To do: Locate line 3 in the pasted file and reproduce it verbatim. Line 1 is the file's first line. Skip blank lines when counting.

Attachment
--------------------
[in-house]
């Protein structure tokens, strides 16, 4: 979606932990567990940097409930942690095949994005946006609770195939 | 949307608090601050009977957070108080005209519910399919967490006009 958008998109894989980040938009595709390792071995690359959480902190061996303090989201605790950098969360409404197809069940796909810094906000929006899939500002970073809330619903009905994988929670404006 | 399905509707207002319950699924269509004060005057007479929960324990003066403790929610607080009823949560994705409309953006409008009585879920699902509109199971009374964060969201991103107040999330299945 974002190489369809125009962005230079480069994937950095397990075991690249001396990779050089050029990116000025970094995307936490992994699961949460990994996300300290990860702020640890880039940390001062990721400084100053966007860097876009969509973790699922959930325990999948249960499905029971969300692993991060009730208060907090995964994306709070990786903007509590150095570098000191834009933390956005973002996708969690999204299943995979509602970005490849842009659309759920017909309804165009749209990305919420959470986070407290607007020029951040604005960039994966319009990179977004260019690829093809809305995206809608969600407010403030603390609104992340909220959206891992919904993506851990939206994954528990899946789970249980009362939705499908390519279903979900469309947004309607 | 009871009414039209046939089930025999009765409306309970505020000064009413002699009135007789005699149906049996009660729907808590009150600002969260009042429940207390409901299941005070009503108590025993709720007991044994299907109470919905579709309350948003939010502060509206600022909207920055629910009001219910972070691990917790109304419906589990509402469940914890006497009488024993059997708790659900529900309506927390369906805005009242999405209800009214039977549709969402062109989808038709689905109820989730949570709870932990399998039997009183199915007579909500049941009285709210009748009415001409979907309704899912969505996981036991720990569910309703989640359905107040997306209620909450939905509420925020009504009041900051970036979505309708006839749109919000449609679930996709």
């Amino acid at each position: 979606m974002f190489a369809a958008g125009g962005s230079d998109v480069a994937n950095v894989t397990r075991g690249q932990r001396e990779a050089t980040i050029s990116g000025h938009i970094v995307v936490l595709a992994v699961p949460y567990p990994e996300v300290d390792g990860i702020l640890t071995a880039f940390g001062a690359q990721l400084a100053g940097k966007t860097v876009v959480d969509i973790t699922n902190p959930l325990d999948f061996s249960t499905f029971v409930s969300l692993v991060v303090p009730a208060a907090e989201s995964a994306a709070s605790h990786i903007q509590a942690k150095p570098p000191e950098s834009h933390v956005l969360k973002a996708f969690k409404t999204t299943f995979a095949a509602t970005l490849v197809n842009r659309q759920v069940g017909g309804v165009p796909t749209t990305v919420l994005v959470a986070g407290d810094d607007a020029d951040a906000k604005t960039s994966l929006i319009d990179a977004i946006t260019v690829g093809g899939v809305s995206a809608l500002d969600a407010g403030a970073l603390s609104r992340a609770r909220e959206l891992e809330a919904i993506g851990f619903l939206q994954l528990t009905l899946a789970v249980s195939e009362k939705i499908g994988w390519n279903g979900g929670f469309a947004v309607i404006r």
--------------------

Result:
């Amino acid at each position: 979606m974002f190489a369809a958008g125009g962005s230079d998109v480069a994937n950095v894989t397990r075991g690249q932990r001396e990779a050089t980040i050029s990116g000025h938009i970094v995307v936490l595709a992994v699961p949460y567990p990994e996300v300290d390792g990860i702020l640890t071995a880039f940390g001062a690359q990721l400084a100053g940097k966007t860097v876009v959480d969509i973790t699922n902190p959930l325990d999948f061996s249960t499905f029971v409930s969300l692993v991060v303090p009730a208060a907090e989201s995964a994306a709070s605790h990786i903007q509590a942690k150095p570098p000191e950098s834009h933390v956005l969360k973002a996708f969690k409404t999204t299943f995979a095949a509602t970005l490849v197809n842009r659309q759920v069940g017909g309804v165009p796909t749209t990305v919420l994005v959470a986070g407290d810094d607007a020029d951040a906000k604005t960039s994966l929006i319009d990179a977004i946006t260019v690829g093809g899939v809305s995206a809608l500002d969600a407010g403030a970073l603390s609104r992340a609770r909220e959206l891992e809330a919904i993506g851990f619903l939206q994954l528990t009905l899946a789970v249980s195939e009362k939705i499908g994988w390519n279903g979900g929670f469309a947004v309607i404006r």